With a new lens, focusing on testing strategy as an act of curation, I'll share a new approach to evolving a testing strategy appropriate for your product development team's specific context.

  • Liked Narayan Raman
    keyboard_arrow_down

    UI Automation Success: Keeping Pace with Product Evolution

    Narayan Raman
    Narayan Raman
    schedule 2 months ago
    Sold Out!
    45 mins
    Talk
    Intermediate

    Team A's application is evolving fast. Team B is switching UI frameworks (jQuery to Angular). Team C is migrating an applet application to web. Team D is extending a web app to mobile. Can automation help in the following scenarios? Ideally it should.

    When applications evolve, test automation code starts failing. If tests are not fixed quickly, automation code becomes stale and the whole suite becomes unusable.

    Changes to applications follow specific patterns. Knowing these patterns helps create automation frameworks which can handle them easily. In this talk, through live examples, we will see various ways in which web applications evolve, how they break automation code, and how we can structure the automation code such that there is minimal change required to accommodate changes.

  • Liked Julian Harty
    keyboard_arrow_down

    Does software testing need to be this way? Tools, approaches and techniques to test more effectively

    Julian Harty
    Julian Harty
    schedule 3 months ago
    Sold Out!
    45 mins
    Talk
    Advanced

    Software development teams recognise testing is relevant and important. Testers want to add value and do purposeful and meaningful work, however software automation is encroaching and in some cases obviating much of the hand-crafted tests - including some of the 'automated tests' created by teams. As Nicholas Carr says in his book The Glass Cage: "Who needs humans anyway?"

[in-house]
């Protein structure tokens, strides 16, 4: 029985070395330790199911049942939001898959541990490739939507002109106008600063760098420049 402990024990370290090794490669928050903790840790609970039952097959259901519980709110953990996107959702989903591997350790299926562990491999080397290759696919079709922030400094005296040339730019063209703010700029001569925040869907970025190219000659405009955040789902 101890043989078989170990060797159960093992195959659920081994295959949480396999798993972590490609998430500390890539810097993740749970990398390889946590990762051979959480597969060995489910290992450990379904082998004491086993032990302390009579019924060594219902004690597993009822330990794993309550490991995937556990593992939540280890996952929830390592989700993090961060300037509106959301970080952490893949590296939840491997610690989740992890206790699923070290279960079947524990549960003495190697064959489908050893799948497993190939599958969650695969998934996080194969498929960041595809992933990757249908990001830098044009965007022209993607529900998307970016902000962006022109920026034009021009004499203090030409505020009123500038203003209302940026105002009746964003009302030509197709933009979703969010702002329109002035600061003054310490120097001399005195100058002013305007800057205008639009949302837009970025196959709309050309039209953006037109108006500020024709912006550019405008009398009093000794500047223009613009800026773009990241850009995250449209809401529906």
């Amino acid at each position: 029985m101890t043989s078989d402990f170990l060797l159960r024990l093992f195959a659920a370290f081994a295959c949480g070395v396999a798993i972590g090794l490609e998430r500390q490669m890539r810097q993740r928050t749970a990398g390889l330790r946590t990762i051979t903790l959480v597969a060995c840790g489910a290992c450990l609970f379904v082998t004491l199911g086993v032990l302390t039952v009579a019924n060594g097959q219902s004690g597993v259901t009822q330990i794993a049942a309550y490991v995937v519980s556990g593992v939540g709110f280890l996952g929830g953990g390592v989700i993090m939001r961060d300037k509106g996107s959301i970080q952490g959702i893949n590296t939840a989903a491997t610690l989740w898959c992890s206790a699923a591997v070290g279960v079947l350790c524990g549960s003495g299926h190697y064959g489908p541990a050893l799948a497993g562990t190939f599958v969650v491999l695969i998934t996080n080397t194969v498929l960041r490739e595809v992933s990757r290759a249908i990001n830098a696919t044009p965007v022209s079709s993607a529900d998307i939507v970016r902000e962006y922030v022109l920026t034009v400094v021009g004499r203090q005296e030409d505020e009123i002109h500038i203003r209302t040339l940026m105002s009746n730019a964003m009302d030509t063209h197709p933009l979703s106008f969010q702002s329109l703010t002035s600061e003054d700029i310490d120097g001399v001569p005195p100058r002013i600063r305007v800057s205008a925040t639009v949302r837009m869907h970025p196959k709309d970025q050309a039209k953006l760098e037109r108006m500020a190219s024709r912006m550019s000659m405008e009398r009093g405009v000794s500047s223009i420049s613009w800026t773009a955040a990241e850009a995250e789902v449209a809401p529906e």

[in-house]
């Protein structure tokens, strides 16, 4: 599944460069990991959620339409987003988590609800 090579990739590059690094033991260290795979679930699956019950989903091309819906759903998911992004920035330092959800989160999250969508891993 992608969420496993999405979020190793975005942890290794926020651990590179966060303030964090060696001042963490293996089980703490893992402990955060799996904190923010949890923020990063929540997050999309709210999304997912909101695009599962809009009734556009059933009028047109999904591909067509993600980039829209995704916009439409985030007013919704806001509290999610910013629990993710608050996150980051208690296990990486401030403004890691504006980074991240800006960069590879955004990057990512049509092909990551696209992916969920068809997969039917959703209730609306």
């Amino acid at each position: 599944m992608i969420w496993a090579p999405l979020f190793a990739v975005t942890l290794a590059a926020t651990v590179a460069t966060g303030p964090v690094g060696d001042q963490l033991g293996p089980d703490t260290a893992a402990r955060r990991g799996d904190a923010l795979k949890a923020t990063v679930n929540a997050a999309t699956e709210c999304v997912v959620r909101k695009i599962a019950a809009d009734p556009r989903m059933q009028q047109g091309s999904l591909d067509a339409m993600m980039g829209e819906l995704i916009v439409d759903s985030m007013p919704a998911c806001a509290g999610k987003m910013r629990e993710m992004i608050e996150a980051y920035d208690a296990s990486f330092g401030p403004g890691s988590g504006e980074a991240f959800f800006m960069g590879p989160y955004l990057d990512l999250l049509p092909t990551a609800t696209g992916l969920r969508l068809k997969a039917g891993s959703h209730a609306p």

And yet, humans - people - have much to contribute to crafting excellent software, including testing the software. This presentation investigates:

    • leading automation techniques to understand more of what they can offer us in terms of testing our software.
    • how structured testing techniques can help all testers including "exploratory testers"
    • where analytics can help
    • tools, approaches and techniques to help test more effectively
  • David Laribee
    David Laribee
    schedule 3 months ago
    Sold Out!
    480 mins
    Workshop
    Intermediate

    In the early 2000s, eXtreme Programming (XP) introduced agility to software engineers. Contemporary cultural and technical innovations - container technology, distributed version control systems, the proliferation of free and open source software, and the DevOps movement - have significantly expanded our possibilities.

    In this one day, hands-on workshop, we’ll build a modern continuous deployment pipeline based on Git, Jenkins, and Docker. Starting with continuous integration, we’ll practice Git workflows enabling parallel development with pull requests and explicit dependency management through the use of forked repositories. We’ll then extend the ecosystem to support ad-hoc testing environments, multi-versioned deployments, and build promotion. We’ll survey tools and techniques for production deployments touching on Docker Swarm, Google Kubernetes, ChatOps, and emerging tools used in serverless architectures such as Amazon Lambda.

    While technologies change, values and principles continue to guide our choices. We’ll end with reflection and a guided discussion on how core XP values - simplicity, feedback, communication, courage - can serve as a compass for environmental and workflow decisions that impact our customers and teammates.

Sorry, no proposals found under this section.